Jesus joined Mary and Martha in a sad procession to the tomb, but without hesitation commanded: “Take away the stone.” Martha, who still wasn’t convinced that Jesus was who He says He was, objects: “He’s been dead four days, the stench will be unbearable.”

Whereupon Jesus said to her and to the disciples who accompanied him: “Did I not tell you that if you believed, you would see the glory of God?” At this the people removed the stone. Jesus, conscious of His surroundings and aware of all who were looking on, turned His head upward and prayed: “Father, I thank you for having heard me. I knew that you always hear me, but I have said this for the sake of the crowd standing here, so that they may believe that you sent me.”

Then, without hesitation Jesus shouted: “Lazarus, come out!” Immediately, to the amazement of all, the dead man emerged from the tomb, still covered with the grave cloths that had been used to bury him.

Then Jesus said: “Unbind him and let him go!” Here Jesus was affirming that not only was Lazarus released from the tomb and the grave cloths, he was released from the prison of the evil one to live again. It is similar to Aslan, the Lion, breathing new life into the cold statues the evil white witch had at her citadel. Imagine Lazarus’ life story from that time on — “I’m alive, and believe it or not, let me tell you how it happened.” End of story!!

John writes that it is the Lazarus miracle that triggers the wrath of Jesus’ opponents and leads them to agree to their deadly strategy against him.

Don Shelby writes: “When we tell ourselves ‘I can never change,’ or ‘That will never happen,’ we presume too much and believe too little. In Jesus Christ, God renders all of our final conclusions premature and all of our talk…as simply bad faith. In Christ, God opens closed doors, brings resurrection, reveals possibilities, reclaims the lost, liberates the cursed and possessed, and changes the unchangeable.” This one miraculous act changes the way we think about God’s purpose, God’s plan, and God’s power.

Jesus said: “I AM the resurrection and the life.” He proved it by raising Lazarus from death — the climactic miracle of our Lord’s earthy ministry. Then as if to add an exclamation point to the reality that He is the “I AM” — He rose from death to life himself!

Frederick Beuechner affirms that the Bible simply “proclaims the resurrection as a fact. Christ is risen!”

Martin Luther: “0 death, where is thy sting? 0 grave, where is thy victory? This is so true that even Satan cannot deny it. Christ’s resurrection and victory over sin, death, and hell is greater than all heaven and earth. You can never imagine his resurrection and victory so great but that in actuality it is far, far greater.”

Jesus Christ defeated this horrible enemy, death, totally and permanently.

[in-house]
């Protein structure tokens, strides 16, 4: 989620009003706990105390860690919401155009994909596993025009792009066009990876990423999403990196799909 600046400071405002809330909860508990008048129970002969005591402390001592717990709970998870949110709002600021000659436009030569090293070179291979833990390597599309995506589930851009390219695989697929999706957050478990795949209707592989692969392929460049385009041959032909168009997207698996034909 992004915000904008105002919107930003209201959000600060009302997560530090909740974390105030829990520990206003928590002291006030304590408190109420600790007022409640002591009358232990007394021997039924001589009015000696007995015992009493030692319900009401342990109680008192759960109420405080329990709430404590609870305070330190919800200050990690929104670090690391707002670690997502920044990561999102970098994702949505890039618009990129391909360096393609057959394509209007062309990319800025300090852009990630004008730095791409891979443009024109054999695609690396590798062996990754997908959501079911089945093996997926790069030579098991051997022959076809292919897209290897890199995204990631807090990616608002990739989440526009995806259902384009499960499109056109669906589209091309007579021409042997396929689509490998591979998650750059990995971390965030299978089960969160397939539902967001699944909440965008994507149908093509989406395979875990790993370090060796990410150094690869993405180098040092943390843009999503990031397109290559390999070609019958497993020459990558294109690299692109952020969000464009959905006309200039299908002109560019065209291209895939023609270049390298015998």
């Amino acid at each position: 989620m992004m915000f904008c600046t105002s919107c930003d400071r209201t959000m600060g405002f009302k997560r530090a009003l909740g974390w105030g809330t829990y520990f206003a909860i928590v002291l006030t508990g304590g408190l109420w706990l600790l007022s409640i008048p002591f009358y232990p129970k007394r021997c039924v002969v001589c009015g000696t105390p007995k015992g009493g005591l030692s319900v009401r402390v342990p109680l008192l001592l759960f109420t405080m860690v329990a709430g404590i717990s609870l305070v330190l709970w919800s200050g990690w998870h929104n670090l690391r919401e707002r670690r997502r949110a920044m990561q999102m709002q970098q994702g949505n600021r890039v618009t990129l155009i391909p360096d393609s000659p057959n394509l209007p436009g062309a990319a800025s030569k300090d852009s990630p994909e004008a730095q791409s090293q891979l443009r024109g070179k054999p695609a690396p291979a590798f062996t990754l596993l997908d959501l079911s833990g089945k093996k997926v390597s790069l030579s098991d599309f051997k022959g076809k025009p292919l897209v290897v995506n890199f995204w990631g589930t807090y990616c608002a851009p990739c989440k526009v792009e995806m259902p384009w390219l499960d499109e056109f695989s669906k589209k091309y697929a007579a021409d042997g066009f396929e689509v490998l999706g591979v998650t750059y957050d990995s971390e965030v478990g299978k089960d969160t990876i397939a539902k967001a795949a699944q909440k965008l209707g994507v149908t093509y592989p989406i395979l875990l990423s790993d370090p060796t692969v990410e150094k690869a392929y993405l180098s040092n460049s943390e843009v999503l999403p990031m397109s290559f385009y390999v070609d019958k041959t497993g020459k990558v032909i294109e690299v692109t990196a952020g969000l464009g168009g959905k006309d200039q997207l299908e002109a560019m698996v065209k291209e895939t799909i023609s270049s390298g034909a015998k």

Calvin Miller in THE BOOK OF JESUS writes: “The resurrection of Jesus Christ is the epicenter of Christianity. During his three-year ministry, Jesus raised at least three people from the dead. But these resurrections really amount to little more than resuscitations. Jesus’ resurrection stands for this truth: death, which could not hold Jesus in the grave, will also not hold those who believe in him.”

Case closed!! All the rest is glorious hope for an eternal future for all of us. We believe in the Resurrection. We believe that Jesus is “the Resurrection and the Life.”

Alfred Lord Tennyson expressed his belief in the resurrection in his poem, “Crossing the Bar.” He gave specific instructions that it was to appear in every book of his poems that should ever be published, and always at the end of the book. He wanted all who read his works to see this assertion of faith in the face of death.

The most famous clock in the world is London’s Big Ben. It stands by the Houses of Parliament and towers above Westminster Abbey, a familiar landmark. The chimes play the tune of the hymn: “I Know That My Redeemer Liveth.”

We believe in the resurrection — in the one who is “the Resurrection and the Life.”

Marjorie Hewitt Suchocki in her book, Bearing Our Sorrows, writes: “The edges of God are tragedy; the depths of God are joy, beauty, resurrection, life. Resurrection answers crucifixion; life answers death.”

Jesus — God — the “I AM” is the “Way, the Truth and the Life.” Jesus — God — the “I AM” is “the Light of the World.” Jesus — God — the “I AM” is the “Good Shepherd.” Jesus — God — the “I AM” is the “Bread of Life.” Jesus — God — the “I AM” is the “Messiah.” Jesus — God — the “I AM” is the “Resurrection and the Life.”

He is who He says He is. There is no other WAY. No one else knows the TRUTH. We can depend upon Him for LIFE, abundant, full, free and eternal.

Why? Because we believe that He is the RESURRECTION and the LIFE for us. This earthly life is not “all there is!” We have an eternity awaiting. What it means for us is what Paul affirms in his letter to the Corinthians: “So it is with the resurrection of the dead. What is sown is perishable, what is raised is imperishable. It is sown in dishonor, it is raised in glory. It is sown in weakness, it is raised in power. It is sown a physical body, it is raised a spiritual body.”

Christ is the promise of our resurrection and our new life!!

Maxie Dunnam writes: “‘Hope’ for the Christian is not hoping in the normal sense of that word: it is not wishful thinking. It is the very substance of faith which gives us our greatest certainty…In the resurrection, the power of God prevails. In that event, God said, ‘No more! Never! Never again will you be separated from me.’… Because Jesus is the resurrection and the life, we are not victims, either of circumstances or of death. We are victors.”

Jesus, the Resurrection and the Life, is the King of Kings and Lord of Lords. Hallelujah!